Labour MP Dawn Butler has been forced to close her office after alleged racist abuse. In an open letter to her constituents, she claimed that before closing her office she was receiving almost daily threats of violence. Police are now investigating allegations of malicious communication. Butler has been open about the racism she’s experienced during her time as an MP, but says she believes threats have escalated over the last few weeks. She says that after she spoke in support of the Black Lives Matter movement, it’s become increasingly difficult to keep herself and her staff safe in her high street constituency office in Willesden, north London.
In the letter, Butler explained that the pandemic had played a part in the closure of the office but the main reason was claims that “my staff have been attacked in the office, verbally assaulted coming and going from work, bricks have been thrown through the windows, and the frontage has been smashed. I have had to work extensively with police and security staff to simply try and create a safe working environment for my employees. Many of these incidents were not made public in order to not encourage copycat attacks.”
Butler said that she refused to be silenced by the alleged abuse, writing “I will never be threatened into silence and will continue to speak out and speak up for all of my constituents in Brent Central. The work that I do as your Member of Parliament will continue and the closure of the Willesden office will make no substantive difference to those individuals seeking my assistance.”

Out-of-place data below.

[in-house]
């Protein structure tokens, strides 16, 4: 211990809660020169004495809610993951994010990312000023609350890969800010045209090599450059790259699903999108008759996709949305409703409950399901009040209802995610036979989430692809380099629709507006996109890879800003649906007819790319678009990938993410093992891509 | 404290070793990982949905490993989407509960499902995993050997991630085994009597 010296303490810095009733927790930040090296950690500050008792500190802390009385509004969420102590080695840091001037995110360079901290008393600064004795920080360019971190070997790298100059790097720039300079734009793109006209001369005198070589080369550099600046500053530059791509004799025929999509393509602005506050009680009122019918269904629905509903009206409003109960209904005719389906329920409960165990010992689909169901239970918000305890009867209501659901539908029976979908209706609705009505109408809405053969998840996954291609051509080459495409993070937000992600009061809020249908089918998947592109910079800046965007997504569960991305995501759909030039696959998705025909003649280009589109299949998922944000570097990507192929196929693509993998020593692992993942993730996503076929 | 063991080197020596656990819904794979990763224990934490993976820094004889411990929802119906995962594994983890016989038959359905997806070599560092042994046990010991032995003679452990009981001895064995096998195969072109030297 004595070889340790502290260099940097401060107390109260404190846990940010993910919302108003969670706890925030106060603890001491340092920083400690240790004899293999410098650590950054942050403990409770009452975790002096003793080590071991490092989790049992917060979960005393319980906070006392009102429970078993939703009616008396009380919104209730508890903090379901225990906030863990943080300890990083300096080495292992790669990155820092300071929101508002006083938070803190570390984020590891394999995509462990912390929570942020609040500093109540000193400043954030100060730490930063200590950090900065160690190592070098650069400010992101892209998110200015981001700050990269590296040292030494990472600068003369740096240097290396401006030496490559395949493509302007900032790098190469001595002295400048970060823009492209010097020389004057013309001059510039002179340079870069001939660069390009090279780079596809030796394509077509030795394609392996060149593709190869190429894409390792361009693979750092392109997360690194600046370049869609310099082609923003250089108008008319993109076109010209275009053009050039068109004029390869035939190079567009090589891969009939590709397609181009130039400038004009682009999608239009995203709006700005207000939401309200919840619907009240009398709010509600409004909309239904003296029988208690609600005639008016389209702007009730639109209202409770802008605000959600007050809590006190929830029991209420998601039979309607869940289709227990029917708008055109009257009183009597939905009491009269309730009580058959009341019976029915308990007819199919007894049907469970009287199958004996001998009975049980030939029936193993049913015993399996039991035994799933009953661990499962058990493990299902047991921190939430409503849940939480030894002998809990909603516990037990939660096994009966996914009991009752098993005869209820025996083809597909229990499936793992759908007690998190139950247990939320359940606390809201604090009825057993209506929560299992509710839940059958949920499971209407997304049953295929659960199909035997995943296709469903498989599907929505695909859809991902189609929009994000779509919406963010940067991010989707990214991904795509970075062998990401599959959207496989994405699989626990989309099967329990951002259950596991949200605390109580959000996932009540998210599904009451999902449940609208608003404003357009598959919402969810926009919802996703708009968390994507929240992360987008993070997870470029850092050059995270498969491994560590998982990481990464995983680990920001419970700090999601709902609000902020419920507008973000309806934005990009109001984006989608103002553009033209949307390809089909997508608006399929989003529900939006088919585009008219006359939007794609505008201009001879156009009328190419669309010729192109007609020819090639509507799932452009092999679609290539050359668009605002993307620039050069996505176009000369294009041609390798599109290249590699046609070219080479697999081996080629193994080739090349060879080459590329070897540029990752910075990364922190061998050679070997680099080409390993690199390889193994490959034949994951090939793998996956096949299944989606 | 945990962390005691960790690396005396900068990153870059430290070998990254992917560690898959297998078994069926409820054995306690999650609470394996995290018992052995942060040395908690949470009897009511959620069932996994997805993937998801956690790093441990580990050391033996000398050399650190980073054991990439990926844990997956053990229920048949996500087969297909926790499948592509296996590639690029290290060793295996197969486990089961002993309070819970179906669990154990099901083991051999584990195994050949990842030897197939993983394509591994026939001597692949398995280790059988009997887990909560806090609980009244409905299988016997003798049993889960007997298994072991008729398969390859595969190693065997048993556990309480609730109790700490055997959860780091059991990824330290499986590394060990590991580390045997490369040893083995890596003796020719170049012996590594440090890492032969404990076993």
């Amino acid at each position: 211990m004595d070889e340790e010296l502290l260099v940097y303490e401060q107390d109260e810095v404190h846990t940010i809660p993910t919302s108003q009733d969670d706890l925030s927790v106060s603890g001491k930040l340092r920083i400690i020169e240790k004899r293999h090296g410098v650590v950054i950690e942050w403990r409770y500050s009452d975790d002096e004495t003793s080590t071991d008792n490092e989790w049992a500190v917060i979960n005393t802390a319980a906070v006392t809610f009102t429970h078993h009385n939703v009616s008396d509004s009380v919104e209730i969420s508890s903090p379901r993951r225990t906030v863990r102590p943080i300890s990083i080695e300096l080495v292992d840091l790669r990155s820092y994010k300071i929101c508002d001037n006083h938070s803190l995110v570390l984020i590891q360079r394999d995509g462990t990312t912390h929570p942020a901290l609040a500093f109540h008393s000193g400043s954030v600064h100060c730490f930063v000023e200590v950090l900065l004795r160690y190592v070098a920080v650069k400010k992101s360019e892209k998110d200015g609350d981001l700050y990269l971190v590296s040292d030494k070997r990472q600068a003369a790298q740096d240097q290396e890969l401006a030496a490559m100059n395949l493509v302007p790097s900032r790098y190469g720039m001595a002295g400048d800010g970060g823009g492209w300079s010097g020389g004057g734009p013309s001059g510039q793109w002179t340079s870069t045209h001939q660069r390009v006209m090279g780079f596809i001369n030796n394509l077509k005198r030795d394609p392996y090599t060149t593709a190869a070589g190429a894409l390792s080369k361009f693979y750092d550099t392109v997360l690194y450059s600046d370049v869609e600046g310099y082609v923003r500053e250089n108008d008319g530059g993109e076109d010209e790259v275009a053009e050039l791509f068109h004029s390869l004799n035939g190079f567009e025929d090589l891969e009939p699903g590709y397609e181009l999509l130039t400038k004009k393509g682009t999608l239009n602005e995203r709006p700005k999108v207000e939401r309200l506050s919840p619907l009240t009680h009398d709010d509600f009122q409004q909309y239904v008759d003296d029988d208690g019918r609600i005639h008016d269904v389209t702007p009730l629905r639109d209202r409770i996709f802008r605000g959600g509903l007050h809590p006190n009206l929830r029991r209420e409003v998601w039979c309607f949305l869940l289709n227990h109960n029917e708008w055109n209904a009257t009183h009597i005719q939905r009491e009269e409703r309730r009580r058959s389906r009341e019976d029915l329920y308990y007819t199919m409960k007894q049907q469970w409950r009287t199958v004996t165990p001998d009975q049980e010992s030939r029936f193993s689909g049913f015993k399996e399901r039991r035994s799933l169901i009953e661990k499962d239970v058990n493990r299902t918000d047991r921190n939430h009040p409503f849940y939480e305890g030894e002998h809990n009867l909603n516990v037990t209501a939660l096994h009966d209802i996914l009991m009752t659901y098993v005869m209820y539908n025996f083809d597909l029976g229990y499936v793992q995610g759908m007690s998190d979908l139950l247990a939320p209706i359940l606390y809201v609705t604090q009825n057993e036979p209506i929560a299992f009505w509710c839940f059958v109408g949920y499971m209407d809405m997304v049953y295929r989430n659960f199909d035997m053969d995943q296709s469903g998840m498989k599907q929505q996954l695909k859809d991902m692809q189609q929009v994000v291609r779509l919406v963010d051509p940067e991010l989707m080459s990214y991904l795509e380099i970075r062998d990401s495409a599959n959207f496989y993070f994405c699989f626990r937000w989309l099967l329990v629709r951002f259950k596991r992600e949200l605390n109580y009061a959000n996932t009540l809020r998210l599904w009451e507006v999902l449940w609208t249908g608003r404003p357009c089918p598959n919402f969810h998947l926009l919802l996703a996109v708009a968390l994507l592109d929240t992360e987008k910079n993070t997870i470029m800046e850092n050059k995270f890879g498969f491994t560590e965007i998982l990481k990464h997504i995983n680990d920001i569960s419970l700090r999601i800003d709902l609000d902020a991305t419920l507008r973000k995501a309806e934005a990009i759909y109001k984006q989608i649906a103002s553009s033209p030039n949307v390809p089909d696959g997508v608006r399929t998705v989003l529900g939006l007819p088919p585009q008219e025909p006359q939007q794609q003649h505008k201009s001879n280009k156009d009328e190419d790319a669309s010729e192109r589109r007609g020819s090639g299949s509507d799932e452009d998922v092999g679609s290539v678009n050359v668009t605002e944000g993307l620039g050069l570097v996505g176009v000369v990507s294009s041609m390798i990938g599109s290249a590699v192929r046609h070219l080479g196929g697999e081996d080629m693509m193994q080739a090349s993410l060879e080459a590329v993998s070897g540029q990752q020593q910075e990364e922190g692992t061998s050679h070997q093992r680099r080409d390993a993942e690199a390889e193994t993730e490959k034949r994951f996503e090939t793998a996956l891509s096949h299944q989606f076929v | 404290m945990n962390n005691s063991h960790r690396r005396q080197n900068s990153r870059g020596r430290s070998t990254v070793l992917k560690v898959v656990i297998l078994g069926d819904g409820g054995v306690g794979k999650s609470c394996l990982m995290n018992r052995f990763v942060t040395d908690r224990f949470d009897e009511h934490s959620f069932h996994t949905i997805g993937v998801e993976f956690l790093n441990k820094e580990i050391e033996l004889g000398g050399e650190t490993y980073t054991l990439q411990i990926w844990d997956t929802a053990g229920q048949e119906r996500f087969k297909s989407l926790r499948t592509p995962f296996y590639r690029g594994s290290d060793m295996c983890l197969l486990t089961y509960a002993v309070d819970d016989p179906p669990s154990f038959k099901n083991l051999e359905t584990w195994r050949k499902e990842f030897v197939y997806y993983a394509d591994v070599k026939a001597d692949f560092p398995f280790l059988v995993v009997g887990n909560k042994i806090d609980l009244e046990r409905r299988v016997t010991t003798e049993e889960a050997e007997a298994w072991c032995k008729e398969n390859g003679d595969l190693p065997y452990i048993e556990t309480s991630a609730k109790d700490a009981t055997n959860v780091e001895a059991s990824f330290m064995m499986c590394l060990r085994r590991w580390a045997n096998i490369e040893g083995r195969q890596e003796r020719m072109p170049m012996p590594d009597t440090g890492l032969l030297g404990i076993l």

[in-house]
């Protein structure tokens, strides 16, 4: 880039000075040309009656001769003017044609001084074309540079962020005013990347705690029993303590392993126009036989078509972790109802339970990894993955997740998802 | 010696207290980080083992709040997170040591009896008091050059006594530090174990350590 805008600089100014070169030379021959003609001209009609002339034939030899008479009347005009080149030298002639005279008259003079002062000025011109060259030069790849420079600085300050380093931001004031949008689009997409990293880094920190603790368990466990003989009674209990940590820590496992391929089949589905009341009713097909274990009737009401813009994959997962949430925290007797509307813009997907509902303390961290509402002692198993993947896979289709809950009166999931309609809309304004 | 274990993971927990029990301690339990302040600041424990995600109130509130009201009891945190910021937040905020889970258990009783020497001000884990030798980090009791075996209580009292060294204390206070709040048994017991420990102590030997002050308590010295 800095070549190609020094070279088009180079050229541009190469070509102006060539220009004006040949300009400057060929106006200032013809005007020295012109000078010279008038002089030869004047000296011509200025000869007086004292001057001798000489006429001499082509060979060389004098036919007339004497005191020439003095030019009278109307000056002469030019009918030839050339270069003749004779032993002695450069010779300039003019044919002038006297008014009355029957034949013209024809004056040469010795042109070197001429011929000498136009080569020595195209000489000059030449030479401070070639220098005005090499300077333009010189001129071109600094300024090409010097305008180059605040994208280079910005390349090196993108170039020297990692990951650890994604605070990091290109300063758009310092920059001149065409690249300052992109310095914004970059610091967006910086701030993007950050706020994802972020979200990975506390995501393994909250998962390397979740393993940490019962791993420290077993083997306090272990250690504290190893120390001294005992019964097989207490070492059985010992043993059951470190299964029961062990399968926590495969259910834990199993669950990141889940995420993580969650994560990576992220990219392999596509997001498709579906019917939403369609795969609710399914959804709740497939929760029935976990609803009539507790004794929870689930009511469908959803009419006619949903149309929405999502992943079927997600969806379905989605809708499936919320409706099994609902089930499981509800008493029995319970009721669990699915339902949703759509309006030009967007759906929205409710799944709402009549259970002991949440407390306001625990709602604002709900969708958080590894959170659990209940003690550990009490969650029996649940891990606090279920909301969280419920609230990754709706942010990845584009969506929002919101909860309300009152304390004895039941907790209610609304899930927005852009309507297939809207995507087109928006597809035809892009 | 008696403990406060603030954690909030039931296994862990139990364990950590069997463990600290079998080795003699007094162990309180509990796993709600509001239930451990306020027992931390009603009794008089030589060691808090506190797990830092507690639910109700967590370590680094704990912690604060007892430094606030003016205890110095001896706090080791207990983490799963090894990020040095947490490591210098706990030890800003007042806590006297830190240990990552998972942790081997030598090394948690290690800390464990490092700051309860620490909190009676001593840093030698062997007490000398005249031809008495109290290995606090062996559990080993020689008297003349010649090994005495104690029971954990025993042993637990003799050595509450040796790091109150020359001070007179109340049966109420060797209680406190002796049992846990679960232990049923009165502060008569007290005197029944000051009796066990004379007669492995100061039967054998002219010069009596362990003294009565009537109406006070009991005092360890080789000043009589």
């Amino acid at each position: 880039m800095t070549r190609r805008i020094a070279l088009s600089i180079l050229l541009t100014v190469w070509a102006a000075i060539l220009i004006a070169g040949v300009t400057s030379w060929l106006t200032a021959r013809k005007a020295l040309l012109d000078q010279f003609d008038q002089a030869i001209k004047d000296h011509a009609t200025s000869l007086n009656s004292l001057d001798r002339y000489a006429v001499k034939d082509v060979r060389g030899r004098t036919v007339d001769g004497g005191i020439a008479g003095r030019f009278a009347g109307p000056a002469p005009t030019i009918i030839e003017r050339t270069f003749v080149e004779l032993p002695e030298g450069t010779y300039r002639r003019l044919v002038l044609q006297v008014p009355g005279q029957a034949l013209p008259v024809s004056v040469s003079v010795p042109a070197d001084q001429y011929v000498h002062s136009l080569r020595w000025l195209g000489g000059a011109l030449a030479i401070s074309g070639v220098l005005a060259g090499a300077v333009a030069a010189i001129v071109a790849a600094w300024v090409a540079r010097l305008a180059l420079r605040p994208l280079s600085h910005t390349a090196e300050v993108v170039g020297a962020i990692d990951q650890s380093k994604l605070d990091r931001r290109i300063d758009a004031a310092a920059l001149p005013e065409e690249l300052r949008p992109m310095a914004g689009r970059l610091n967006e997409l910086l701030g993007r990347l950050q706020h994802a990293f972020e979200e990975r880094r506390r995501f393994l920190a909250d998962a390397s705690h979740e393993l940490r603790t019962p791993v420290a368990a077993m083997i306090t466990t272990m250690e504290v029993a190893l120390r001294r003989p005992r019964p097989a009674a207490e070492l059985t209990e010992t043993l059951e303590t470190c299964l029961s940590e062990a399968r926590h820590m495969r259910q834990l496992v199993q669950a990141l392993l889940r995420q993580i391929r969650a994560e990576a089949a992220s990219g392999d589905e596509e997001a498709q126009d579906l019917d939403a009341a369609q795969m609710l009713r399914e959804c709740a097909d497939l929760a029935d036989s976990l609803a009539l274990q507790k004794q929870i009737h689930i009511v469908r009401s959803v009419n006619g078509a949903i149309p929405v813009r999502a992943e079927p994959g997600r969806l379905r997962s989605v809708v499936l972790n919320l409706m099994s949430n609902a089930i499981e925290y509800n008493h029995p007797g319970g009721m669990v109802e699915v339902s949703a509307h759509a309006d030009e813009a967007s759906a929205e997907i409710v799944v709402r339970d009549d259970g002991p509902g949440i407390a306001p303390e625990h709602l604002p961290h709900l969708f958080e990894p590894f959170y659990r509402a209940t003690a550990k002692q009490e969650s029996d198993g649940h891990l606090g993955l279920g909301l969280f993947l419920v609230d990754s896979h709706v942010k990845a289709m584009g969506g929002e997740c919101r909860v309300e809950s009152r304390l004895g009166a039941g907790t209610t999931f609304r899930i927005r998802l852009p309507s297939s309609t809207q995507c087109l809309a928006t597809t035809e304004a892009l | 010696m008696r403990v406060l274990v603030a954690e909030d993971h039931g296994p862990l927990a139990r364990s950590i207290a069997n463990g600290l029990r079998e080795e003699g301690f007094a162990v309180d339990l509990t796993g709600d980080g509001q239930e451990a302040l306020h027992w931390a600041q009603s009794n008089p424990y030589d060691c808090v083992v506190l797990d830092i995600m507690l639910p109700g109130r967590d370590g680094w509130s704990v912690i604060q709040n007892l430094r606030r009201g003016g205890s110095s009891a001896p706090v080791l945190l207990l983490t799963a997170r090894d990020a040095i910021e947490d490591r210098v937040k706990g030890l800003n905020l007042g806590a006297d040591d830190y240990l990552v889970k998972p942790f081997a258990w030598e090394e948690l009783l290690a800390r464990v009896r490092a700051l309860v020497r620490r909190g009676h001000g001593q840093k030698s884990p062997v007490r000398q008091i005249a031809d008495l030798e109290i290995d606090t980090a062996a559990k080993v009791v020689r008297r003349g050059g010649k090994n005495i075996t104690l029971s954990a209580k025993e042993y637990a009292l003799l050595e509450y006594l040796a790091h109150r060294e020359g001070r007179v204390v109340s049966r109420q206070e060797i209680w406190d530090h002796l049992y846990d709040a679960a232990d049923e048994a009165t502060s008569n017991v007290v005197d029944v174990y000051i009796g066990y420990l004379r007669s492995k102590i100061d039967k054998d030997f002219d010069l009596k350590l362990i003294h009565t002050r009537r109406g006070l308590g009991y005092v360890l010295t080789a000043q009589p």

Instead of meeting with constituents in her office, Butler is now working in Willesden Library and Brent Civic Centre. The Labour leader, Keir Starmer has expressed his support for Butler, writing in a tweet: “the racist abuse that Dawn and her staff have suffered is appalling. Dawn’s voice is vital. The racism that our Black MPs face has no place in our society."
Over the last few months, Butler has spoken about the disproportionate effect that COVID-19 has had on Black people and voiced her support for the Black Lives Matter movement. Two weeks after the death of Floyd, Butler wrote a piece for Harper's Bazaar about her experiences of racism. In it, she explained “as a Black woman, I suffer racism on a daily basis. Sometimes it’s subtle, sometimes it isn’t. Sometimes things happen and you question yourself. It’s exhausting. You think, ‘Did that just happen because they don’t like me or did it happen because I’m Black, or did it happen because I’m a woman? Why did this situation happen?’”